Here is the abstract you requested from the HITEC_2018 technical program page. This is the original abstract submitted by the author. Any changes to the technical content of the final manuscript published by IMAPS or the presentation that is given during the event is done by the author, not IMAPS.
|Development of Conductive Fusion Technology|
|Keywords: Low Processing Temperature, 250C Operating Temperature, High Thermal Conductivity|
|Keywords: Sintered Silver; Low Modulus; Thermals. Abstract High power semiconductor applications require a die attach material with high thermal conductivity to efficiently release the heat generated from these devices. Current die attach solutions such as eutectic solders and high thermal conductive silver epoxies and sintered silver adhesives have been industry standards, however may fall short in performance for high temperature or high stress applications. This presentation will focus on development of a reinforced, sintered silver die attach solution for high power semiconductor applications with focus on a pressure-less, low temperature sintering technology that offers high reliability for high temperature (250°C) applications. The electronic, optoelectronic, and semiconductor industries have the need for high performance adhesives, in particular, high power devices require low-stress, high thermal conductivity, thermally stable, and moisture resistant adhesives for the manufacture of high reliability devices. This paper introduces a new reinforced sintered silver adhesive based on the “resin-free” Conductive Fusion Technology. The high performance adhesive offers a robust solution for high temperature, high reliability applications. Conductive Fusion Technology consists of a high thermal conductivity silver component blended with a non-conductive, low-modulus powder component. The non-conductive powder component comprises an organically modified inorganic material that exhibits excellent thermal stability at temperatures exceeding 250°C. Properties of the sintered silver adhesive, such as storage modulus, can be modified by varying the content of the non-conductive component.|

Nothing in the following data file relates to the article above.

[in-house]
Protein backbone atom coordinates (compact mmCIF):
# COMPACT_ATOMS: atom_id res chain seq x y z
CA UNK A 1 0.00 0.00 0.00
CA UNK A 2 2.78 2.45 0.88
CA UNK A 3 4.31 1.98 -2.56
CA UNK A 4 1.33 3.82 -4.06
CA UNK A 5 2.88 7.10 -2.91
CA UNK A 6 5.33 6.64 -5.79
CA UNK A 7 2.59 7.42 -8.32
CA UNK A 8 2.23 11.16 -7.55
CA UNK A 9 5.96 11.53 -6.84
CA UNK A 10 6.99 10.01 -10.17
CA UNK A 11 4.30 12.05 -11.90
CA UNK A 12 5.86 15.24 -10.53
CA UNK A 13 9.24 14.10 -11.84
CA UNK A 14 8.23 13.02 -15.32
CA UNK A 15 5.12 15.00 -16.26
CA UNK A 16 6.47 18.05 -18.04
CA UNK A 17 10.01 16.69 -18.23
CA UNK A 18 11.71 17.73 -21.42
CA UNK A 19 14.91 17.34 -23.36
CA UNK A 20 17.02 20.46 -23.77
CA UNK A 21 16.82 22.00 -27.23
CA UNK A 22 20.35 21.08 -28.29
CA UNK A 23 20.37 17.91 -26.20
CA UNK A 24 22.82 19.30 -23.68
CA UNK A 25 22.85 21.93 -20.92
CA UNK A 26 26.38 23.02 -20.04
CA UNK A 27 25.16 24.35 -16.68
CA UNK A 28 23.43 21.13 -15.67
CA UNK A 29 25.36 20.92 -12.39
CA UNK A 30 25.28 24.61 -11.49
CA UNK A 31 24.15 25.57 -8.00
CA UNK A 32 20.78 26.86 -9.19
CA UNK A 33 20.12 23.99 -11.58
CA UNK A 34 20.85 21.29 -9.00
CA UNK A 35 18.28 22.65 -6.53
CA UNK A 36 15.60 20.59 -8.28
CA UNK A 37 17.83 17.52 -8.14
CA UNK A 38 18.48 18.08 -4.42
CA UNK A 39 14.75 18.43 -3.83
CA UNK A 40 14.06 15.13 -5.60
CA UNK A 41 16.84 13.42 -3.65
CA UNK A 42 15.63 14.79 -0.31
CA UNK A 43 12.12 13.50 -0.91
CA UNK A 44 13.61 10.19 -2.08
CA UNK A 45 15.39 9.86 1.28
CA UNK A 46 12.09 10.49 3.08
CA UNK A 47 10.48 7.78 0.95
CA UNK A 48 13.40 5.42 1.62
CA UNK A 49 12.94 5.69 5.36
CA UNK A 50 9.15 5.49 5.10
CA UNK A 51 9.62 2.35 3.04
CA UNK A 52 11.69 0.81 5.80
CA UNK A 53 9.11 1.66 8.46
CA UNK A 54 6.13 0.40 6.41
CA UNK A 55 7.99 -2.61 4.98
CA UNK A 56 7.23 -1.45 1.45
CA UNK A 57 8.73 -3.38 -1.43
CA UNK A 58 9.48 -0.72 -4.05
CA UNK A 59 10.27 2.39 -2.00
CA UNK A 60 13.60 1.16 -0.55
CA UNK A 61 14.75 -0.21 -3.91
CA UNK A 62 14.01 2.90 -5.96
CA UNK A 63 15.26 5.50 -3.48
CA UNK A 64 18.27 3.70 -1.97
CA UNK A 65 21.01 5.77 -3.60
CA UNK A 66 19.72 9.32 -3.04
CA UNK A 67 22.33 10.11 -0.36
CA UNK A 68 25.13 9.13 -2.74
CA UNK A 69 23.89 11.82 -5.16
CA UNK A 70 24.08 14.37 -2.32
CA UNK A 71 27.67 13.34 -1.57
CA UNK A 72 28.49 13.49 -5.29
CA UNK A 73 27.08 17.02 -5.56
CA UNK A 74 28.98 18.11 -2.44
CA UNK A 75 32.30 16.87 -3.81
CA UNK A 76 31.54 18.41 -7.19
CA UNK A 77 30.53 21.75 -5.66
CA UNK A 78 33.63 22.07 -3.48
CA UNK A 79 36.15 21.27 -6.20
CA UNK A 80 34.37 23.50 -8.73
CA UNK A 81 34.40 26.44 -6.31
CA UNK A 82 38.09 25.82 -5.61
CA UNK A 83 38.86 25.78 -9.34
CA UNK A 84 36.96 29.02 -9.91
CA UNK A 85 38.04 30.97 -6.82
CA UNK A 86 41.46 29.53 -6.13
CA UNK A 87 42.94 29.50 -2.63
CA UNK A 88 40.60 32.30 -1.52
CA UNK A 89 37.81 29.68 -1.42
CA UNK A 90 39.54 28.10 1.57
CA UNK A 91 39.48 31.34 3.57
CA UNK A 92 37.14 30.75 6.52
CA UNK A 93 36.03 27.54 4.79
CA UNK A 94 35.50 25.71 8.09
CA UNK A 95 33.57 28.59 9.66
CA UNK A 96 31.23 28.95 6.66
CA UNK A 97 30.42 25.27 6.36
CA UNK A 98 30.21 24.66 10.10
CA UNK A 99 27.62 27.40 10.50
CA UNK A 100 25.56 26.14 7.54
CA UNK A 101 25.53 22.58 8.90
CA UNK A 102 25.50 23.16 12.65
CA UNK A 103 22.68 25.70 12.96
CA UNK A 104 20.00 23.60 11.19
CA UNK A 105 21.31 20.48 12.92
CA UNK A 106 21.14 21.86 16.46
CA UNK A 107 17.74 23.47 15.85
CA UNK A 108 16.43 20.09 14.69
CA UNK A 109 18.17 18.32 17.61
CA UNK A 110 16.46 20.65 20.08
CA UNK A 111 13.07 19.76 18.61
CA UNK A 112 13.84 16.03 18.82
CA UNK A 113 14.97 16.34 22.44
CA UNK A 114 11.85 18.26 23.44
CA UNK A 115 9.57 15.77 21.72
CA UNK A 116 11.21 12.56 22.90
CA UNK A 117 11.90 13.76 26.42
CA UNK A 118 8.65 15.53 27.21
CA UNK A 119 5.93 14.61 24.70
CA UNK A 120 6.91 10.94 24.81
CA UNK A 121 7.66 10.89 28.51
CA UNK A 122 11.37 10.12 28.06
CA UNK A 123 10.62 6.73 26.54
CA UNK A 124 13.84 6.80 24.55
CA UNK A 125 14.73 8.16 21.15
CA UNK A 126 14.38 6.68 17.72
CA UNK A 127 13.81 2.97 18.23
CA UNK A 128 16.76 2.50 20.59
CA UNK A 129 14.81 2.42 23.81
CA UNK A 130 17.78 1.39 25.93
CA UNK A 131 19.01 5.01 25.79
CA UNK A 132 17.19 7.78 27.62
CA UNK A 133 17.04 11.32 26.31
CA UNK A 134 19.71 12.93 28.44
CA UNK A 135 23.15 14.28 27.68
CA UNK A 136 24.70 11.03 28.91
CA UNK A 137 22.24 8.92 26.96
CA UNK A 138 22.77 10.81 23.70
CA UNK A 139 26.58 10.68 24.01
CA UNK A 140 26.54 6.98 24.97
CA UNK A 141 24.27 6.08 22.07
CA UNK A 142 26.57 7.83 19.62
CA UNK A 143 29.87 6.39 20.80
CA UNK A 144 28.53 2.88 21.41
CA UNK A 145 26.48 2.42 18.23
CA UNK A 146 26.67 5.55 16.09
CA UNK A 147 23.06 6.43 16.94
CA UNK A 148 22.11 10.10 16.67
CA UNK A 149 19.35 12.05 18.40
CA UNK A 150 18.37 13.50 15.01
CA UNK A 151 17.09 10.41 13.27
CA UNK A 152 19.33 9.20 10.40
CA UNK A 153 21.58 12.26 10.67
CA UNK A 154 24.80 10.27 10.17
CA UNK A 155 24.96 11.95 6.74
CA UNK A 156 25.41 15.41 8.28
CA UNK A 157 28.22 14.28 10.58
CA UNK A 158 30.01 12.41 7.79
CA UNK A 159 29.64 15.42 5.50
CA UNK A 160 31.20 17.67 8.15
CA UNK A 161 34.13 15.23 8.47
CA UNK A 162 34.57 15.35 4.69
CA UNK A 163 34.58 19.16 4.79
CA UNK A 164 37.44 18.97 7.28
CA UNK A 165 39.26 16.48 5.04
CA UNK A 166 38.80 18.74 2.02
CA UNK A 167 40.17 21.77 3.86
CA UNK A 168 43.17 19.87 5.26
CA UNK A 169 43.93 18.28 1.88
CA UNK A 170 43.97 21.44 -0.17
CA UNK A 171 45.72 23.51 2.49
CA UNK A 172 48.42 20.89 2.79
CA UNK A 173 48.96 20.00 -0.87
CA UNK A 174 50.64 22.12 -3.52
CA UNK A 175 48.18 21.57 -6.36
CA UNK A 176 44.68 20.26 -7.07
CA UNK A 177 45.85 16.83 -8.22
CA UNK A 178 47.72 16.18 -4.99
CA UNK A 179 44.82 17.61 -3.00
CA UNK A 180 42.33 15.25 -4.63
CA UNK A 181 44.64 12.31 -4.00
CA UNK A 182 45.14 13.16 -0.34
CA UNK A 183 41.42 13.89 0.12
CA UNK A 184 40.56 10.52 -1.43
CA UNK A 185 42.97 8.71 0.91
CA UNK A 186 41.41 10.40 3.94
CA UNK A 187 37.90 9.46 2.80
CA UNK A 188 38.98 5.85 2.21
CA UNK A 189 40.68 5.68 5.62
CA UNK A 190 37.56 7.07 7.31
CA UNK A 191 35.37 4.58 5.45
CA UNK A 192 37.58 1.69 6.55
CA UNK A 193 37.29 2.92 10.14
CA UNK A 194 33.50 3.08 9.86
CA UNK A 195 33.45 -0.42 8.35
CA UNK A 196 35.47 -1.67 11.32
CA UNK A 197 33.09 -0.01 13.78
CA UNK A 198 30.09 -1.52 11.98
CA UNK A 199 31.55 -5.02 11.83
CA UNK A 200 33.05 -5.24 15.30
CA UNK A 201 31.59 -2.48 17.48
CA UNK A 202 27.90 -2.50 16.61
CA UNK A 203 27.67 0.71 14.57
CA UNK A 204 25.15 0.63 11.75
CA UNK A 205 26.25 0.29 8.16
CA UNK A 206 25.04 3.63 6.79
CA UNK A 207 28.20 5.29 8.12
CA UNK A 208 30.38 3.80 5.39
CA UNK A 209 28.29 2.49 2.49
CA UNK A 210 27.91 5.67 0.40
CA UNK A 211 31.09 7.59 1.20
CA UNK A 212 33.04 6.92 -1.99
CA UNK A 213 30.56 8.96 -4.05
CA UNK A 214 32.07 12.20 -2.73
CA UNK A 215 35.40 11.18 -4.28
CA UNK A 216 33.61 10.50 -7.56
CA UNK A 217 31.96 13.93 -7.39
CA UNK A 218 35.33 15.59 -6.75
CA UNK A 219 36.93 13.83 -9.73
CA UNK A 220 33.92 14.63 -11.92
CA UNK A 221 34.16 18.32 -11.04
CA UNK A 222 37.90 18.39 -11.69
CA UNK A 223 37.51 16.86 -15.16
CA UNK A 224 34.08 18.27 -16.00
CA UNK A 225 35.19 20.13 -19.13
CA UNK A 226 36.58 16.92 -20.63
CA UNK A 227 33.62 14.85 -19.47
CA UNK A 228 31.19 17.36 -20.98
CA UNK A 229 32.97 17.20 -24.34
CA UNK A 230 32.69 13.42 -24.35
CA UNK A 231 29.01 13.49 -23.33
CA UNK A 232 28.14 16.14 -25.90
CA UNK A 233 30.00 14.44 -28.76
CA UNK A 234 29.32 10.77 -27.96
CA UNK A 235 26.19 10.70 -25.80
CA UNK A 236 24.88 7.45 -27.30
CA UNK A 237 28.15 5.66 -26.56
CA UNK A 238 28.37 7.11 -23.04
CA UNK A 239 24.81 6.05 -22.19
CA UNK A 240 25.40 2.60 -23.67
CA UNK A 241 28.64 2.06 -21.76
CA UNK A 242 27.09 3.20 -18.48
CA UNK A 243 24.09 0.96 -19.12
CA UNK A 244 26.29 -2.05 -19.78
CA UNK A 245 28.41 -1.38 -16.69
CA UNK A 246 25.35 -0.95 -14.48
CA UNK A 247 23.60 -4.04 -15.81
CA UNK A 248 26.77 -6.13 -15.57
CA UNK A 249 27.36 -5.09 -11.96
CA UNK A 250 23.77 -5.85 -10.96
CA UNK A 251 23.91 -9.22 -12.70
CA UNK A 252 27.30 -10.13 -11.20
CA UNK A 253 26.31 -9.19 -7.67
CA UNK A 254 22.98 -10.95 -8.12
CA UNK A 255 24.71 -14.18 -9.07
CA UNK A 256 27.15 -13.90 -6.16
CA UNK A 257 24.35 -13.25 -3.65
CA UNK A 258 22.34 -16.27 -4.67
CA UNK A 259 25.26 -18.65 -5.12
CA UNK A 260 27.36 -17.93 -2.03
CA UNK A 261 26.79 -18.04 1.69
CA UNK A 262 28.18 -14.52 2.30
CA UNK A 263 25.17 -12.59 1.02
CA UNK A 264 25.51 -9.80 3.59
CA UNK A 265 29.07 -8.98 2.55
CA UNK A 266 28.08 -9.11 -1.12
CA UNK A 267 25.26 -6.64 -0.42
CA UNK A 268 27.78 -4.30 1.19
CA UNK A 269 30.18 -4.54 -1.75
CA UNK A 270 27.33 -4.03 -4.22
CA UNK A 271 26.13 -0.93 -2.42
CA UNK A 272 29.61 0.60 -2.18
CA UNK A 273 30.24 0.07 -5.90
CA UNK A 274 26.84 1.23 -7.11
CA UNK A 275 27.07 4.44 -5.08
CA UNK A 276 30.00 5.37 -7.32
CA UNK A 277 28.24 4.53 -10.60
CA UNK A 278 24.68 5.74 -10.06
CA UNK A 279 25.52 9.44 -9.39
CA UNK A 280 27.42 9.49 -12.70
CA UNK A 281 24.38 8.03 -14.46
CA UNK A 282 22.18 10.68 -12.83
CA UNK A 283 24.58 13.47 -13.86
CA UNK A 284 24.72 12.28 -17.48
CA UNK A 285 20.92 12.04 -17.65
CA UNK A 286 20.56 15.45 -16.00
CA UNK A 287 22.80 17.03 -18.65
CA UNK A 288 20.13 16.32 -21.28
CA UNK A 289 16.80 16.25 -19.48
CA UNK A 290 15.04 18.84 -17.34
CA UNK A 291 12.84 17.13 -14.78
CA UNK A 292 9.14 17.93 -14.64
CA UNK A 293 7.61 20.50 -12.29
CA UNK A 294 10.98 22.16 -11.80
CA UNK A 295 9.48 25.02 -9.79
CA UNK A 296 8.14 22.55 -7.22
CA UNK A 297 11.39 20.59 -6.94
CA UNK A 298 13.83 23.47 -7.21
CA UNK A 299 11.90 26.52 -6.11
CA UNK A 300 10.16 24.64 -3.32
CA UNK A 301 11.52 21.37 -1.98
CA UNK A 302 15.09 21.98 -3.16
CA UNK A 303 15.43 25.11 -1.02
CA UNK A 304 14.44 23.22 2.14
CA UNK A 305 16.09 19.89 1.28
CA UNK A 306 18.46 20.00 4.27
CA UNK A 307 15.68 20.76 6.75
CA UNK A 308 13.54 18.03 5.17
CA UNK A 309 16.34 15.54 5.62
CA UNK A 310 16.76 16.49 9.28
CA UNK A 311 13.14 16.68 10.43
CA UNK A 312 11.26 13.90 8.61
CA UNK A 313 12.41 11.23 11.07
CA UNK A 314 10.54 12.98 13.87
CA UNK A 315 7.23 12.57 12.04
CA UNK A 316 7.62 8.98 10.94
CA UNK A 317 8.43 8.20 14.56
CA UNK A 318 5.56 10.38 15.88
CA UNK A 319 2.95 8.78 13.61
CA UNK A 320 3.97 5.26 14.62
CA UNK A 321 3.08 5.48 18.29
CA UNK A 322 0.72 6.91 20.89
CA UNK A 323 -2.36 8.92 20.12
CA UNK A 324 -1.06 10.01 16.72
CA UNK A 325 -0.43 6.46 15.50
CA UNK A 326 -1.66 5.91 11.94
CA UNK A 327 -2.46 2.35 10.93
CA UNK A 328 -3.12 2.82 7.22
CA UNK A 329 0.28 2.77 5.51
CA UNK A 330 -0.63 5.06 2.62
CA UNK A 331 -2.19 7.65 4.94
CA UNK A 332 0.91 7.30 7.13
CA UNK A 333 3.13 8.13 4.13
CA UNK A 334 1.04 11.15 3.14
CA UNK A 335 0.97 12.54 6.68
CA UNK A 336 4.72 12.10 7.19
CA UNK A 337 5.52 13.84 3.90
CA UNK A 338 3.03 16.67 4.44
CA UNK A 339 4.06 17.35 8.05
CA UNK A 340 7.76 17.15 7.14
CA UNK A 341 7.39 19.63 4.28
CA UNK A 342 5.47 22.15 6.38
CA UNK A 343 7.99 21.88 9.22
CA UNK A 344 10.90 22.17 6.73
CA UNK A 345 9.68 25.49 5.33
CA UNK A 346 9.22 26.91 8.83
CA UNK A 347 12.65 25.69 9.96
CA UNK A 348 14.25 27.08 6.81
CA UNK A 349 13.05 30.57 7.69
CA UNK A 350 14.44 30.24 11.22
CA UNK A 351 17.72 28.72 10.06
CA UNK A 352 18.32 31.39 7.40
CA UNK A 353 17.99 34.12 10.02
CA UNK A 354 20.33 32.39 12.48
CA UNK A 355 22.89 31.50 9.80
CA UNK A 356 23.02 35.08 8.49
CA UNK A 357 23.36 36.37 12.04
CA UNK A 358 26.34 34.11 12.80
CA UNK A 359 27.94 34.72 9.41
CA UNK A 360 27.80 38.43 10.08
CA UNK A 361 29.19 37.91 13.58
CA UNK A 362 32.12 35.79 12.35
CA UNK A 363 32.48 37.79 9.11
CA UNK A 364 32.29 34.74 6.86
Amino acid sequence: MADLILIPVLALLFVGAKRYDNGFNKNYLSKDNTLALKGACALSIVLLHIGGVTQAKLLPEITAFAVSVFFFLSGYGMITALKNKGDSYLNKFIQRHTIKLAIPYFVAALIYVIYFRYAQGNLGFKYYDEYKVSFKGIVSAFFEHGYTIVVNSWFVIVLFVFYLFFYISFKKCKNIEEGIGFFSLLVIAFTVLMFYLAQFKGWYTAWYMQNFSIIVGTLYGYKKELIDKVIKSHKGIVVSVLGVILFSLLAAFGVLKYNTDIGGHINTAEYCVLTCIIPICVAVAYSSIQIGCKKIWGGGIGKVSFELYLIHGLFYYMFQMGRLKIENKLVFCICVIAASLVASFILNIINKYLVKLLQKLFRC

|Maciej Patelka, Engineer
San Jose, CA